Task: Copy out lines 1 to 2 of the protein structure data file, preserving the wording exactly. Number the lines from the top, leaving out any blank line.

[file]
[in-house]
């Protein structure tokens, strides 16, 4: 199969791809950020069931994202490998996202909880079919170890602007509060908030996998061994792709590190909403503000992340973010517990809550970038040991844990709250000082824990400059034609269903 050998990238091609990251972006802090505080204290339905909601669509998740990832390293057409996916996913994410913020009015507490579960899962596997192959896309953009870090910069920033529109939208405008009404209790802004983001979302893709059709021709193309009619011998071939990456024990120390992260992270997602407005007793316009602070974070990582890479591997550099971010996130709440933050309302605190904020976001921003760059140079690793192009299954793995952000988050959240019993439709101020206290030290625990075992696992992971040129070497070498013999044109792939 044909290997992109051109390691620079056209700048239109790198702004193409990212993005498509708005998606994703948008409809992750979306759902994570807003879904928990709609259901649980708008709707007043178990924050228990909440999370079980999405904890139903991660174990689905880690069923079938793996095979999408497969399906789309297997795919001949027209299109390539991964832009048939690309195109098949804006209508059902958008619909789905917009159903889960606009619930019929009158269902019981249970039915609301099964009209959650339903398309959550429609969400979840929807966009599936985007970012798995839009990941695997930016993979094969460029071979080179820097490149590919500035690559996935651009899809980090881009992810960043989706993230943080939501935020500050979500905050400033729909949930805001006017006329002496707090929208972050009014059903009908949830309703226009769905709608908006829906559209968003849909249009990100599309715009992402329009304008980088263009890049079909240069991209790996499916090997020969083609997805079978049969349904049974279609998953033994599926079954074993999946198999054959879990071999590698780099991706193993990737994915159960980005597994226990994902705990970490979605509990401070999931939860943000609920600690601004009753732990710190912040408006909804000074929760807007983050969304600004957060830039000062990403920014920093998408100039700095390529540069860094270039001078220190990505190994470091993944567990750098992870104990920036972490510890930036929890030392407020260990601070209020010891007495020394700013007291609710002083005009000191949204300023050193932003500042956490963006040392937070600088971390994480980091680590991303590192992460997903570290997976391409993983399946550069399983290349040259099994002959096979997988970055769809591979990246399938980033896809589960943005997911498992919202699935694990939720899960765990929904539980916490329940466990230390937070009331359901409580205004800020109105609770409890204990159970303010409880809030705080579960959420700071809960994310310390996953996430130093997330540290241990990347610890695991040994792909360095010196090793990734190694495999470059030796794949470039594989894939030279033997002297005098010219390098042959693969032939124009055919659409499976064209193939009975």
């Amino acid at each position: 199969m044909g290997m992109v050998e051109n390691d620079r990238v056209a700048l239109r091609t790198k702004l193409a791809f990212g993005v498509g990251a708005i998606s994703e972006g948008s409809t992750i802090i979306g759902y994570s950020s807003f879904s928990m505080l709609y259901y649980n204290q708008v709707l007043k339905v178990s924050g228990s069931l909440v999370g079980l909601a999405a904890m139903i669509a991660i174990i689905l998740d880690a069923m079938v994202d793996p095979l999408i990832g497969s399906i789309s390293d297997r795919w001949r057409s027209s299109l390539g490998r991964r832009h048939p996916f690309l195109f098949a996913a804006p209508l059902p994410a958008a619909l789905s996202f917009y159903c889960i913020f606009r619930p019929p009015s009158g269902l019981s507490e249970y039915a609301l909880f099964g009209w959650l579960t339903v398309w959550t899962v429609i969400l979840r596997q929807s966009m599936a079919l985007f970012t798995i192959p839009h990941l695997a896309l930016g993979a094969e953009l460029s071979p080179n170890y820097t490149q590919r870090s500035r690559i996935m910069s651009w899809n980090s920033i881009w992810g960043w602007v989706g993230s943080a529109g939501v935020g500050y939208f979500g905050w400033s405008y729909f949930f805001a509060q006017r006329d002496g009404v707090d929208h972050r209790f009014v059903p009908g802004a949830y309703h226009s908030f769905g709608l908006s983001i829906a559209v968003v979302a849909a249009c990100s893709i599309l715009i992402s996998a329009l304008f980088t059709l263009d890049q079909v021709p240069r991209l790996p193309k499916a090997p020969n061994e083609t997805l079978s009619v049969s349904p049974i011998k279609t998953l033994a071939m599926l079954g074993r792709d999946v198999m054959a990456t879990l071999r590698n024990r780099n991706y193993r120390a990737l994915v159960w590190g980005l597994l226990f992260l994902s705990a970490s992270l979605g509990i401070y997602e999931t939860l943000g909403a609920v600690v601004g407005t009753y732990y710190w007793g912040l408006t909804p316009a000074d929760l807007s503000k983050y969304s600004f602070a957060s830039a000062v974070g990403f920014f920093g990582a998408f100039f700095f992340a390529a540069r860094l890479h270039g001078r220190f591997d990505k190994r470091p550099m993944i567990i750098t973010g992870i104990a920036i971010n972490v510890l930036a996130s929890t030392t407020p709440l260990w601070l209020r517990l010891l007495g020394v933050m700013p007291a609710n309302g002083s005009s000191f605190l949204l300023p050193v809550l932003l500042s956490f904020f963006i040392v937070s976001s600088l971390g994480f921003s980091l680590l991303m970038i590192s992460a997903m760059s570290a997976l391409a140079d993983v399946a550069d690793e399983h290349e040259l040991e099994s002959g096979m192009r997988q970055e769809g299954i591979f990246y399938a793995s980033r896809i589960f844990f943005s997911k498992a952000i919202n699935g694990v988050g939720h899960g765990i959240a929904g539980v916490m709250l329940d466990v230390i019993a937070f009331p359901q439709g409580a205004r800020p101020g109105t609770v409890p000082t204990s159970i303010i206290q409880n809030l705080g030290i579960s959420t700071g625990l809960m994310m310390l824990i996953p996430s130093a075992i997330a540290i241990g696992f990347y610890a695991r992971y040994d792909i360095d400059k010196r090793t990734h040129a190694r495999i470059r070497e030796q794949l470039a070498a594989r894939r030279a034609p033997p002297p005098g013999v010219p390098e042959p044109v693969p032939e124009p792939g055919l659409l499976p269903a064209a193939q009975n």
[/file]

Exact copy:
[in-house]
């Protein structure tokens, strides 16, 4: 199969791809950020069931994202490998996202909880079919170890602007509060908030996998061994792709590190909403503000992340973010517990809550970038040991844990709250000082824990400059034609269903 050998990238091609990251972006802090505080204290339905909601669509998740990832390293057409996916996913994410913020009015507490579960899962596997192959896309953009870090910069920033529109939208405008009404209790802004983001979302893709059709021709193309009619011998071939990456024990120390992260992270997602407005007793316009602070974070990582890479591997550099971010996130709440933050309302605190904020976001921003760059140079690793192009299954793995952000988050959240019993439709101020206290030290625990075992696992992971040129070497070498013999044109792939 044909290997992109051109390691620079056209700048239109790198702004193409990212993005498509708005998606994703948008409809992750979306759902994570807003879904928990709609259901649980708008709707007043178990924050228990909440999370079980999405904890139903991660174990689905880690069923079938793996095979999408497969399906789309297997795919001949027209299109390539991964832009048939690309195109098949804006209508059902958008619909789905917009159903889960606009619930019929009158269902019981249970039915609301099964009209959650339903398309959550429609969400979840929807966009599936985007970012798995839009990941695997930016993979094969460029071979080179820097490149590919500035690559996935651009899809980090881009992810960043989706993230943080939501935020500050979500905050400033729909949930805001006017006329002496707090929208972050009014059903009908949830309703226009769905709608908006829906559209968003849909249009990100599309715009992402329009304008980088263009890049079909240069991209790996499916090997020969083609997805079978049969349904049974279609998953033994599926079954074993999946198999054959879990071999590698780099991706193993990737994915159960980005597994226990994902705990970490979605509990401070999931939860943000609920600690601004009753732990710190912040408006909804000074929760807007983050969304600004957060830039000062990403920014920093998408100039700095390529540069860094270039001078220190990505190994470091993944567990750098992870104990920036972490510890930036929890030392407020260990601070209020010891007495020394700013007291609710002083005009000191949204300023050193932003500042956490963006040392937070600088971390994480980091680590991303590192992460997903570290997976391409993983399946550069399983290349040259099994002959096979997988970055769809591979990246399938980033896809589960943005997911498992919202699935694990939720899960765990929904539980916490329940466990230390937070009331359901409580205004800020109105609770409890204990159970303010409880809030705080579960959420700071809960994310310390996953996430130093997330540290241990990347610890695991040994792909360095010196090793990734190694495999470059030796794949470039594989894939030279033997002297005098010219390098042959693969032939124009055919659409499976064209193939009975």